Unsure what is the right choice when buying your new LED bulb?
Here at Lamps and Lights we have been busy working on collating all the information required for how to choose the right LED lamp bulb. When Homes and Gardens magazine requested our contribution to their Lighting Feature Special to help answer all those LED queries we decided to help make your life easier too, here’s all the info.
With the latest additions in the new dimmable filament LED range now available from our Webshop it is a good time to consider switching from your old incandescent bulb to these cost effective, seriously stylish LED bulbs. With a lifespan ranging from 15,000 hours to a whopping 25,000 hours and an average of 4 Watts energy consumption, they truly are an ultra-low energy bulb.
You no longer need to compromise on design as with many of the CFL bulbs; the pleasingly warm glow from an incandescent filament is now fully replicated in these new filament LEDs and nearly all are now fully dimmable
So what do you need to know before choosing your LED comparison?
Well it’s all about the Lumens, not Watts. Previously you chose your bulb brightness by the level of Watts i.e a 40, 60 or 100 watt bulb.
But, wattage is not actually the measure of a bulb’s brightness, but is its energy usage. There is then, a direct correlation between watts and the bulb’s brightness in incandescent bulbs but not with an ultra low consumption 4 Watt LED bulb.
LEDs work differently and so the way in which we measure the brightness is completely different. As LEDs use far less energy, the amount of watts used is no longer an indicator as to the brightness of the bulb.
Sadly there is no exact conversion from Watts to LEDs for example, a traditional 60 watt incandescent bulb can compare to anywhere between 2 and 12 watts in a LED bulb, but don’t panic, it’s just a case of knowing your required Lumen rating.
Lumens are the ‘brightness’ measurement provided by a light bulb, and this is what you need to look for when choosing your new LED.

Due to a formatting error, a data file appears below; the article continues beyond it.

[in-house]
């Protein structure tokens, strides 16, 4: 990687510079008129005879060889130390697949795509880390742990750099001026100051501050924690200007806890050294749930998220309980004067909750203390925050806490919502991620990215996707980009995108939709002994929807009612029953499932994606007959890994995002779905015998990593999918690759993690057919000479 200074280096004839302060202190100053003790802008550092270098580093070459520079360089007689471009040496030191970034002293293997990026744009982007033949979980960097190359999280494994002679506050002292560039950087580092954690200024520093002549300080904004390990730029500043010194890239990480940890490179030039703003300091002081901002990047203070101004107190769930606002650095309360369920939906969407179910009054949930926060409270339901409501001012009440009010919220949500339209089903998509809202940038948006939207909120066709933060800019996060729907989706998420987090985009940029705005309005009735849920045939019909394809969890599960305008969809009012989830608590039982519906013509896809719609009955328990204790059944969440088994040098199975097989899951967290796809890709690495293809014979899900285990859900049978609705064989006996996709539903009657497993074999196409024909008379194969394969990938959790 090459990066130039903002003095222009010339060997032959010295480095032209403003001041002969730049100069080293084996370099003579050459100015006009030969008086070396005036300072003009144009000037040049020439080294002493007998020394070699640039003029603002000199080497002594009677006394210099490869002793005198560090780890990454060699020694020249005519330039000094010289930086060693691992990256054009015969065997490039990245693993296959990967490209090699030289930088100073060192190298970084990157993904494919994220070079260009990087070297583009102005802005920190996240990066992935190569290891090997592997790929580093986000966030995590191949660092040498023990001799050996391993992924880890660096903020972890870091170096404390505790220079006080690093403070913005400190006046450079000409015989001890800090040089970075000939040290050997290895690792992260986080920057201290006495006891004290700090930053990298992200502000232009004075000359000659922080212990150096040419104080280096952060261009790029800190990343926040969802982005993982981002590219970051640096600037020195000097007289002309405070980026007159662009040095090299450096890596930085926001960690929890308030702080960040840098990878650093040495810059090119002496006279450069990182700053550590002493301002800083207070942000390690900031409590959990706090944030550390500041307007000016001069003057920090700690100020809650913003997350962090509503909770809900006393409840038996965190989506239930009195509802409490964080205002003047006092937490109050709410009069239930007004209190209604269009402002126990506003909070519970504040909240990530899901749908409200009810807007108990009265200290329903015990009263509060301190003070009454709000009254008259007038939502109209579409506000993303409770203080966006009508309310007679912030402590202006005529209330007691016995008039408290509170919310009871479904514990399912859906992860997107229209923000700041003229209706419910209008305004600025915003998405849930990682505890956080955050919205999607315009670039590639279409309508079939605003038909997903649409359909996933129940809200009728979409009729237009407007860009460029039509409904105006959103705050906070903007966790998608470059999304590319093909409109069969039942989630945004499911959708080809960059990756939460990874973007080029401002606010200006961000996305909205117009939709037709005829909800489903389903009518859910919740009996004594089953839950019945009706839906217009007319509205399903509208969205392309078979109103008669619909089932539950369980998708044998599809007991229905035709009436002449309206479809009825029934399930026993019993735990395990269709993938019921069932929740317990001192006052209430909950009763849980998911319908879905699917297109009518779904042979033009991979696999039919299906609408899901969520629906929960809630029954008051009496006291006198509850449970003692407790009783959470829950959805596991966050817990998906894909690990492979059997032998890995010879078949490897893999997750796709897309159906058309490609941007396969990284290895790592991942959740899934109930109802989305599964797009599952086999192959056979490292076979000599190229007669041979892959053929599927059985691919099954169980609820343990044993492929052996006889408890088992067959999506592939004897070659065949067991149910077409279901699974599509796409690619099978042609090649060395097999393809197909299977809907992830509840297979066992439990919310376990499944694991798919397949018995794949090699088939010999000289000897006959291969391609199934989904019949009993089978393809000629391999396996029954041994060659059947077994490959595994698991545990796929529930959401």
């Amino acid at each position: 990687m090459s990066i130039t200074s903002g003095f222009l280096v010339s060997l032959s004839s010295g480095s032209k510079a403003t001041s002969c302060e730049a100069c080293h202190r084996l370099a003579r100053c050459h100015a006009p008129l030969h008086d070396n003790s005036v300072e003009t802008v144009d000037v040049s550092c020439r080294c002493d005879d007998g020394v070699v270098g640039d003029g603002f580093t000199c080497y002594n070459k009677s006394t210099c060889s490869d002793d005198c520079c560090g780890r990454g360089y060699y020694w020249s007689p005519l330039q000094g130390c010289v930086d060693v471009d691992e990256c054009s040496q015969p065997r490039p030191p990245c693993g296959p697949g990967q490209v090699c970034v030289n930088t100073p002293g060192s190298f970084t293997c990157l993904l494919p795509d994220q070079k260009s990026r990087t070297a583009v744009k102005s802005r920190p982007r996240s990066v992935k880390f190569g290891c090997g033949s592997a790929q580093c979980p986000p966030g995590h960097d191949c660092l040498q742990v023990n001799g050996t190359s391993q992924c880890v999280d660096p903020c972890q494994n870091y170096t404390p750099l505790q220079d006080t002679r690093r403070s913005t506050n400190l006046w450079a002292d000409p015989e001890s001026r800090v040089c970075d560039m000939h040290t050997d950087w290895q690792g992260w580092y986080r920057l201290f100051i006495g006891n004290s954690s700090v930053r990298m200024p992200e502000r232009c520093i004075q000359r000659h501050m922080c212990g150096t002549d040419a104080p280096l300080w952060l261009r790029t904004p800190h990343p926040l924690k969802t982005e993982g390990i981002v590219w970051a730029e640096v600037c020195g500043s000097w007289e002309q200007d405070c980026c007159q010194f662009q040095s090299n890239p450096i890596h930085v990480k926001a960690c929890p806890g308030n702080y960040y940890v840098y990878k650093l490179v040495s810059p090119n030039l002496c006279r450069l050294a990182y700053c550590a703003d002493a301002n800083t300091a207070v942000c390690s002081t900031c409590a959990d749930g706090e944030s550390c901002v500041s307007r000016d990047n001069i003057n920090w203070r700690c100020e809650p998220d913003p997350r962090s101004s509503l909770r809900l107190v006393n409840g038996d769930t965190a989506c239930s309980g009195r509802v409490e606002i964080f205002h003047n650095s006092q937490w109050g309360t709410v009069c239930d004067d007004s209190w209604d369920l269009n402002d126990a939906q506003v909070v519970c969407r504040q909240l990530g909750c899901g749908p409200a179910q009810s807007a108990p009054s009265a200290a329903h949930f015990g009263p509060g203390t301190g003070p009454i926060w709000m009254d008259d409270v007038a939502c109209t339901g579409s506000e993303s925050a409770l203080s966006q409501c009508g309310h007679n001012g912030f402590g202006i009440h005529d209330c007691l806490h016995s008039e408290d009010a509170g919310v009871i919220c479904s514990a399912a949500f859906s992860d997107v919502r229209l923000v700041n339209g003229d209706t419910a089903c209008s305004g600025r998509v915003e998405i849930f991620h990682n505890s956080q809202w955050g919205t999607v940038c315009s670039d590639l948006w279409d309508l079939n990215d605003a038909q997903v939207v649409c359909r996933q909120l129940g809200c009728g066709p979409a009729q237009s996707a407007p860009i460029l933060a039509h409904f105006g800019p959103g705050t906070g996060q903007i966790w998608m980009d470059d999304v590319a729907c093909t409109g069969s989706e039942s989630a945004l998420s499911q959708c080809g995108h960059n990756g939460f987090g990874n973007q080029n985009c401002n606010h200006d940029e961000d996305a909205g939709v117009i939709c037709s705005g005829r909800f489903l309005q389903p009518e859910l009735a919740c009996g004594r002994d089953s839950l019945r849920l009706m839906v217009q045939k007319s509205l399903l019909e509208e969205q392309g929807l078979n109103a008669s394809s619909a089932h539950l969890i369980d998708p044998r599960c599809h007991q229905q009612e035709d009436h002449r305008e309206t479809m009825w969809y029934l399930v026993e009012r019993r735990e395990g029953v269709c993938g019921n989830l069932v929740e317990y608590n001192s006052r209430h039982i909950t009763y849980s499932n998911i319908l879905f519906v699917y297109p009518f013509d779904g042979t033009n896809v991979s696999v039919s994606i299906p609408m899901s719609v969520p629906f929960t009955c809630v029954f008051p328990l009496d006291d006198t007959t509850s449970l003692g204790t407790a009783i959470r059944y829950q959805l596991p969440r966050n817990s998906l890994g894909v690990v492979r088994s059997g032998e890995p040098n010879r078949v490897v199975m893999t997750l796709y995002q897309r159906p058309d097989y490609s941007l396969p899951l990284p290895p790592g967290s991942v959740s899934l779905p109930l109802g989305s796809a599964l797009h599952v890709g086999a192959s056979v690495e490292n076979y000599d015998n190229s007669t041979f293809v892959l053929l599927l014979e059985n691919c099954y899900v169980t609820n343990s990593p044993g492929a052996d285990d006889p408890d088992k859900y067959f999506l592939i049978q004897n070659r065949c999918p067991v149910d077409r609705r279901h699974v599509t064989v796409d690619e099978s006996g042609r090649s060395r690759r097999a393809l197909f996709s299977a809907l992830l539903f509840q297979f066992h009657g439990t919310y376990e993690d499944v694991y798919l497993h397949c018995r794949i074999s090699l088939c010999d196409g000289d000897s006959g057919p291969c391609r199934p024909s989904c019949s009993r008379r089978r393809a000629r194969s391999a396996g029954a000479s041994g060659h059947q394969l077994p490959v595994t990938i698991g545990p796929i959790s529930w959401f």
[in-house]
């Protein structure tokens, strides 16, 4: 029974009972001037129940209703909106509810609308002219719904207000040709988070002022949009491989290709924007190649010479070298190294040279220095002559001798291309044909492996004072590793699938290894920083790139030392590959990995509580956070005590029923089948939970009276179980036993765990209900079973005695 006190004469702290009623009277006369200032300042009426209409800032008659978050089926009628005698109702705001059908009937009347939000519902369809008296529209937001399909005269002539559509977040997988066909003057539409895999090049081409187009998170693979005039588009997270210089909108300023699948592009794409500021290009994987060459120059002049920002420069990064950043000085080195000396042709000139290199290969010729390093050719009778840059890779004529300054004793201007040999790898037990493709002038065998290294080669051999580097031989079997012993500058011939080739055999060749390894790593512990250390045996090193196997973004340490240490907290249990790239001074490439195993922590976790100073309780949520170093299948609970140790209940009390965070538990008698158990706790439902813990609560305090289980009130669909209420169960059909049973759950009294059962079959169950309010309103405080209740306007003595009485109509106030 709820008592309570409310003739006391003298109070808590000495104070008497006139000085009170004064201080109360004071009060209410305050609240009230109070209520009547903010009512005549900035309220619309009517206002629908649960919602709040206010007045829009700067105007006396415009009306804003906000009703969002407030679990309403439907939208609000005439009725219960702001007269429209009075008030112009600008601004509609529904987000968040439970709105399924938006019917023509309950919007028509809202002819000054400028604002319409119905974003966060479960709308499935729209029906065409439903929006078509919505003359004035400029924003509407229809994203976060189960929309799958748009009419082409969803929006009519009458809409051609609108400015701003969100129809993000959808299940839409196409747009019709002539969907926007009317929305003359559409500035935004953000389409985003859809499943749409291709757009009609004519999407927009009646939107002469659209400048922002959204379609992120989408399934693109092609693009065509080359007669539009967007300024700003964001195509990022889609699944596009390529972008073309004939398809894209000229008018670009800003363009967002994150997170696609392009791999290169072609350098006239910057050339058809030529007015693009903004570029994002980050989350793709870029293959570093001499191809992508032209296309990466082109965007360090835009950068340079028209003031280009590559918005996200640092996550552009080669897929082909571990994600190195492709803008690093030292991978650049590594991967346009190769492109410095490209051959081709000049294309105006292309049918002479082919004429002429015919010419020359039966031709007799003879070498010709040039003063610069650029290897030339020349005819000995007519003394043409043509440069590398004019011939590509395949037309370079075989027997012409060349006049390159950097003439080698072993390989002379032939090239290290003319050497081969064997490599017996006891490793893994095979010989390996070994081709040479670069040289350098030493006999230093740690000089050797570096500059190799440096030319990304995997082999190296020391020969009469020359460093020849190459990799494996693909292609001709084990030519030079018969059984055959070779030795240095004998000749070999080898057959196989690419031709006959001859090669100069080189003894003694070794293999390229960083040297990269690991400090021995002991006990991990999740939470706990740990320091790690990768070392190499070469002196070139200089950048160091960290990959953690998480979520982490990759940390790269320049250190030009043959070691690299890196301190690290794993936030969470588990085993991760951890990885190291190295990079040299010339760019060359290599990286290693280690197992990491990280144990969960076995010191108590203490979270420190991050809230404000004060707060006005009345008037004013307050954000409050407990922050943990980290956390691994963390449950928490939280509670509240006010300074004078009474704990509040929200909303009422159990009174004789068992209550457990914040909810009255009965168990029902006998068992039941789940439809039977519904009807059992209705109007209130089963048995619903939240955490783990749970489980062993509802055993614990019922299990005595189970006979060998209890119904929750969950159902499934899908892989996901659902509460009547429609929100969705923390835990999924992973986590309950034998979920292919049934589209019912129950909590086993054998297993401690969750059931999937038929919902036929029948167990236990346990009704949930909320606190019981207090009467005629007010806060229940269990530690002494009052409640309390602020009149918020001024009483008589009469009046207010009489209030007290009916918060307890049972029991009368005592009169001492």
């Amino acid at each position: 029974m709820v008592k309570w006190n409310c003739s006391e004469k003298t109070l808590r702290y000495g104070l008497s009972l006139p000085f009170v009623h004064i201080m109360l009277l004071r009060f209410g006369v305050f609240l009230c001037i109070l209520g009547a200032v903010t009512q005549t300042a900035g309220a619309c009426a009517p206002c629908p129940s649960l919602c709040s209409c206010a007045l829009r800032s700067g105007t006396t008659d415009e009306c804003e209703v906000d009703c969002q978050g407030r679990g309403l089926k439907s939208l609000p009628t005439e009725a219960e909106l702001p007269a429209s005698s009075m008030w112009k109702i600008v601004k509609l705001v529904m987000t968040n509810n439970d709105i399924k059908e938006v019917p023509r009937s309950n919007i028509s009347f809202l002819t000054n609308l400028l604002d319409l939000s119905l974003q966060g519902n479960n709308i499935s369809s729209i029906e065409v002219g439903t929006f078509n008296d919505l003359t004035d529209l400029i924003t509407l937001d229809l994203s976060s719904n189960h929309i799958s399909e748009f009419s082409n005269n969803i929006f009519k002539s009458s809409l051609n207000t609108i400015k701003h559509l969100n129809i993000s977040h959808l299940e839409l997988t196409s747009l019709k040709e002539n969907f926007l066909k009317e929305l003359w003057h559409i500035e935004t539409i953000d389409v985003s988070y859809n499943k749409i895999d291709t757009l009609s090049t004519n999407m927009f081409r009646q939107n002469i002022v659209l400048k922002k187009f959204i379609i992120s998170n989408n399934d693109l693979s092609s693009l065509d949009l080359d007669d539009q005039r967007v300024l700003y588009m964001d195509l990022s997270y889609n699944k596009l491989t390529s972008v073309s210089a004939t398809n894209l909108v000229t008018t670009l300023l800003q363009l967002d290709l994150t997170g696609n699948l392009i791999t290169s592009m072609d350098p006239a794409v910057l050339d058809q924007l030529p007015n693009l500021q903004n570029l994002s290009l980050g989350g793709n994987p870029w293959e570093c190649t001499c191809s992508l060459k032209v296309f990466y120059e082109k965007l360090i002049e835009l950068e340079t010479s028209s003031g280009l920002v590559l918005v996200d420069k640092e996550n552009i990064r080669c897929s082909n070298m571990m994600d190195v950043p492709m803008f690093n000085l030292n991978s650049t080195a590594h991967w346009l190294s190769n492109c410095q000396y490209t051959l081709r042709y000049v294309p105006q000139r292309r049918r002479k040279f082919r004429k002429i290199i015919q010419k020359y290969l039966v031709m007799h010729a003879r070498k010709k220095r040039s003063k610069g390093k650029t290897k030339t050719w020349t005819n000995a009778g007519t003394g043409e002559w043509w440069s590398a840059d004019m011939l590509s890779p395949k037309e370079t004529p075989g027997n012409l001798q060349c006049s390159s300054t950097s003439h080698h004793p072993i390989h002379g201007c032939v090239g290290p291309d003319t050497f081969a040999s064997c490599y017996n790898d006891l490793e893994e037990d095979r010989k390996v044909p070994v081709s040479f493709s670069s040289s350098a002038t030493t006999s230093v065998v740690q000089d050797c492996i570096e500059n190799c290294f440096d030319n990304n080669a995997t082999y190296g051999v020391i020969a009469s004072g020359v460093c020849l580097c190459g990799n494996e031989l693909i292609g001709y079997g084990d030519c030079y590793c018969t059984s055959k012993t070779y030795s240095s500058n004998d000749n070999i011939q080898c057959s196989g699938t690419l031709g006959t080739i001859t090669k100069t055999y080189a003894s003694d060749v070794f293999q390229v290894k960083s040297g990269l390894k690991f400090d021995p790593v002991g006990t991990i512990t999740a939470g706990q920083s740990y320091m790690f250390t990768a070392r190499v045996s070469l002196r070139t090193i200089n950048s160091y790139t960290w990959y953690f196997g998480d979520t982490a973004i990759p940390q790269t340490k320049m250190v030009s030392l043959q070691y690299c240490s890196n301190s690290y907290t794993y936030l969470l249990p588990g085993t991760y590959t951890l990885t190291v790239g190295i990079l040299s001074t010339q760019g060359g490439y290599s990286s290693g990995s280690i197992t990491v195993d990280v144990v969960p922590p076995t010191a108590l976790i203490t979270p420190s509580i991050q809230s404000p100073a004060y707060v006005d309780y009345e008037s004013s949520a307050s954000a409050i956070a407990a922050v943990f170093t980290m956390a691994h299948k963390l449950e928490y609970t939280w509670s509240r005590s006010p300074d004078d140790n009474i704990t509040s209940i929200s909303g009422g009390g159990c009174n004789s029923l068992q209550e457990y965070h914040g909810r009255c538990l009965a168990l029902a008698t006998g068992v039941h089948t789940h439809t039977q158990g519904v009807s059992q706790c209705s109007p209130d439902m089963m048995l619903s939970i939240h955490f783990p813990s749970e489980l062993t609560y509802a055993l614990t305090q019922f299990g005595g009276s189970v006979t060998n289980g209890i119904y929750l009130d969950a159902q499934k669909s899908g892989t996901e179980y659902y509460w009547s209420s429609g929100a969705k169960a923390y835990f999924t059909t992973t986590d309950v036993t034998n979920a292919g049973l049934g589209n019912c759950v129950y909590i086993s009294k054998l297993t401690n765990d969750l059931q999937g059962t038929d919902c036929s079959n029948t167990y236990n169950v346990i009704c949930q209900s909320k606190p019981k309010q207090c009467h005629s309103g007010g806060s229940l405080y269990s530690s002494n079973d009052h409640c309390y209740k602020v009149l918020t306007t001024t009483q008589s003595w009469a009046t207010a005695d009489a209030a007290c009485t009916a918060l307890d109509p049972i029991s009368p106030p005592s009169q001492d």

Our comparison guide is an approximation of Watts to Lumens for our bulbs. An old 40 watt bulb would on average be between 300 to 500 Lumens. (Remember, with new technology being regularly released, energy efficiency is constantly improving, so we will maintain the current information on our Lamps and Lights’ Information Pages on our website).
This is referred to as ‘colour temperature’ and is measured in Kelvins – with the higher the number, the whiter and cooler the light given off i.e. anything under 4000K tends to produce a warmer, more gently light and anything over produces a cooler, brighter white light mostly used for task areas such as kitchens and work areas.
The average of an old style incandescent was between 2,700 and 3,500 Kelvin. So if colour rendering is your deciding factor then choose your LED bulb by its Kelvin rating.
Dimmer switches have a minimum and maximum rating (measured in Watts). LED loading cannot however be calculated in the same way as a traditional incandescent or halogen bulb.
A good rule of thumb to apply, (one that is used by most manufacturers) is to take the maximum rating of the dimmer switch and divide it by 10. For example, a dimmer switch which has a maximum rating of 200W if you apply the rule of thumb this translates to 20W in LEDs and therefore will run x5 of our 4W dimmable vintage LED light bulbs.
So now you know all you need to about the specs, so next choose your style, size and fitting. Our range is growing fast from mini globes and candles, standard sized traditional bulbs to medium globes, vintage squirrels and large globes ALL available in the new stylish dimmable filament LEDs PLUS now are our fantastic new enormous GIANT LED BULBS, just perfect for that statement piece, but be warned, there’s no subtley here!!!
So, whether you’re designing your lighting for a large venue, office space or in the home, you can be sure we will have something for you!www.lampsandlights.co.uk